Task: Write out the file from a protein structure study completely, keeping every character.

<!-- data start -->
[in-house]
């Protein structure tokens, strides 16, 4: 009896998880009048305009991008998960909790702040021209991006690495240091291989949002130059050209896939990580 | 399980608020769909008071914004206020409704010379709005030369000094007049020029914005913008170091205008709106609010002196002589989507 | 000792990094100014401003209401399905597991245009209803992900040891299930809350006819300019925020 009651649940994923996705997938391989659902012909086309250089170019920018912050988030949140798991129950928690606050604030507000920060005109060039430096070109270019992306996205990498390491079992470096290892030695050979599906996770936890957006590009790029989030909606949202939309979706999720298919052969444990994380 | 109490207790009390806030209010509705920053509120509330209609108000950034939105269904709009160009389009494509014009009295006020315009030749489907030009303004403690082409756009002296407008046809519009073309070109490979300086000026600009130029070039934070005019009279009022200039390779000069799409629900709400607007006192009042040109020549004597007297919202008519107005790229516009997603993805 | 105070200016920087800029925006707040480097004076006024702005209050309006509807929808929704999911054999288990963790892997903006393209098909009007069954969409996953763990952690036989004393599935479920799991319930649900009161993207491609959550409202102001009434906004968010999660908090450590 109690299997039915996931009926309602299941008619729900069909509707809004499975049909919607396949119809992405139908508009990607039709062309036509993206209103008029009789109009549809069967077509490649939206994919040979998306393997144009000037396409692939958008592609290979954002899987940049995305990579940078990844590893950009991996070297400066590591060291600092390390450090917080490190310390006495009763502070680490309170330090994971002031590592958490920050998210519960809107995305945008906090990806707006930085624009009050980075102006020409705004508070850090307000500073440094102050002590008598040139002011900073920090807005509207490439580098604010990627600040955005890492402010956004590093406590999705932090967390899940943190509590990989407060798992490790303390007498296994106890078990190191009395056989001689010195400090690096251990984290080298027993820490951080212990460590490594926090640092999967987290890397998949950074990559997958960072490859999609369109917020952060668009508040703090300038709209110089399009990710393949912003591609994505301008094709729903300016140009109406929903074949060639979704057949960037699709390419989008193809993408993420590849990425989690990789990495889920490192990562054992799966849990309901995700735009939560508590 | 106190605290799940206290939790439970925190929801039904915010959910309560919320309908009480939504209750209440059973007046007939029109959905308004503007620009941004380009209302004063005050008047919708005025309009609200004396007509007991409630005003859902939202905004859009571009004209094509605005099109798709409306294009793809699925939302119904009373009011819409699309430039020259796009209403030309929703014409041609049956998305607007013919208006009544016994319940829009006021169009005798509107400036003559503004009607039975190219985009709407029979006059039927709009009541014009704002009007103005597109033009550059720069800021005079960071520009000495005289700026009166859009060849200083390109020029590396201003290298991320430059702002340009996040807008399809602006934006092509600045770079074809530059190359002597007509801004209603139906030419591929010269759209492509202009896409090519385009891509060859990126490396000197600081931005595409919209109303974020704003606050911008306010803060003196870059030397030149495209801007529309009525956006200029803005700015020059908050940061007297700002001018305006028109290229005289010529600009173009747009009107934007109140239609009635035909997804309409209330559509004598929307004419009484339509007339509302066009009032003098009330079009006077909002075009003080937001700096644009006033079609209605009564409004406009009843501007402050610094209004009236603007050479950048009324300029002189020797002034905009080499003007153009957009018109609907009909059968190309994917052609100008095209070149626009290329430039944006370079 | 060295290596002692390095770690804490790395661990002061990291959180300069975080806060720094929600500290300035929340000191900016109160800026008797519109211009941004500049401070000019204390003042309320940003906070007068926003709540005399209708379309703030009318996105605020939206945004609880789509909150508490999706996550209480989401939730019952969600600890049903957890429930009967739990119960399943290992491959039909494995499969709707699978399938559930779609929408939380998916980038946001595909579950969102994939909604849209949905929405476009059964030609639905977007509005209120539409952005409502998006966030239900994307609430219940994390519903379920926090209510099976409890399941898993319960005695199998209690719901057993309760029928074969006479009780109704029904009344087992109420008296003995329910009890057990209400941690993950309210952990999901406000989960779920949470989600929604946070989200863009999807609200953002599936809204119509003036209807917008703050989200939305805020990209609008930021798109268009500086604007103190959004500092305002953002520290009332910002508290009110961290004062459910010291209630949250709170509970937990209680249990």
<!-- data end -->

[in-house]
């Protein structure tokens, strides 16, 4: 009896998880009048305009991008998960909790702040021209991006690495240091291989949002130059050209896939990580 | 399980608020769909008071914004206020409704010379709005030369000094007049020029914005913008170091205008709106609010002196002589989507 | 000792990094100014401003209401399905597991245009209803992900040891299930809350006819300019925020 009651649940994923996705997938391989659902012909086309250089170019920018912050988030949140798991129950928690606050604030507000920060005109060039430096070109270019992306996205990498390491079992470096290892030695050979599906996770936890957006590009790029989030909606949202939309979706999720298919052969444990994380 | 109490207790009390806030209010509705920053509120509330209609108000950034939105269904709009160009389009494509014009009295006020315009030749489907030009303004403690082409756009002296407008046809519009073309070109490979300086000026600009130029070039934070005019009279009022200039390779000069799409629900709400607007006192009042040109020549004597007297919202008519107005790229516009997603993805 | 105070200016920087800029925006707040480097004076006024702005209050309006509807929808929704999911054999288990963790892997903006393209098909009007069954969409996953763990952690036989004393599935479920799991319930649900009161993207491609959550409202102001009434906004968010999660908090450590 109690299997039915996931009926309602299941008619729900069909509707809004499975049909919607396949119809992405139908508009990607039709062309036509993206209103008029009789109009549809069967077509490649939206994919040979998306393997144009000037396409692939958008592609290979954002899987940049995305990579940078990844590893950009991996070297400066590591060291600092390390450090917080490190310390006495009763502070680490309170330090994971002031590592958490920050998210519960809107995305945008906090990806707006930085624009009050980075102006020409705004508070850090307000500073440094102050002590008598040139002011900073920090807005509207490439580098604010990627600040955005890492402010956004590093406590999705932090967390899940943190509590990989407060798992490790303390007498296994106890078990190191009395056989001689010195400090690096251990984290080298027993820490951080212990460590490594926090640092999967987290890397998949950074990559997958960072490859999609369109917020952060668009508040703090300038709209110089399009990710393949912003591609994505301008094709729903300016140009109406929903074949060639979704057949960037699709390419989008193809993408993420590849990425989690990789990495889920490192990562054992799966849990309901995700735009939560508590 | 106190605290799940206290939790439970925190929801039904915010959910309560919320309908009480939504209750209440059973007046007939029109959905308004503007620009941004380009209302004063005050008047919708005025309009609200004396007509007991409630005003859902939202905004859009571009004209094509605005099109798709409306294009793809699925939302119904009373009011819409699309430039020259796009209403030309929703014409041609049956998305607007013919208006009544016994319940829009006021169009005798509107400036003559503004009607039975190219985009709407029979006059039927709009009541014009704002009007103005597109033009550059720069800021005079960071520009000495005289700026009166859009060849200083390109020029590396201003290298991320430059702002340009996040807008399809602006934006092509600045770079074809530059190359002597007509801004209603139906030419591929010269759209492509202009896409090519385009891509060859990126490396000197600081931005595409919209109303974020704003606050911008306010803060003196870059030397030149495209801007529309009525956006200029803005700015020059908050940061007297700002001018305006028109290229005289010529600009173009747009009107934007109140239609009635035909997804309409209330559509004598929307004419009484339509007339509302066009009032003098009330079009006077909002075009003080937001700096644009006033079609209605009564409004406009009843501007402050610094209004009236603007050479950048009324300029002189020797002034905009080499003007153009957009018109609907009909059968190309994917052609100008095209070149626009290329430039944006370079 | 060295290596002692390095770690804490790395661990002061990291959180300069975080806060720094929600500290300035929340000191900016109160800026008797519109211009941004500049401070000019204390003042309320940003906070007068926003709540005399209708379309703030009318996105605020939206945004609880789509909150508490999706996550209480989401939730019952969600600890049903957890429930009967739990119960399943290992491959039909494995499969709707699978399938559930779609929408939380998916980038946001595909579950969102994939909604849209949905929405476009059964030609639905977007509005209120539409952005409502998006966030239900994307609430219940994390519903379920926090209510099976409890399941898993319960005695199998209690719901057993309760029928074969006479009780109704029904009344087992109420008296003995329910009890057990209400941690993950309210952990999901406000989960779920949470989600929604946070989200863009999807609200953002599936809204119509003036209807917008703050989200939305805020990209609008930021798109268009500086604007103190959004500092305002953002520290009332910002508290009110961290004062459910010291209630949250709170509970937990209680249990």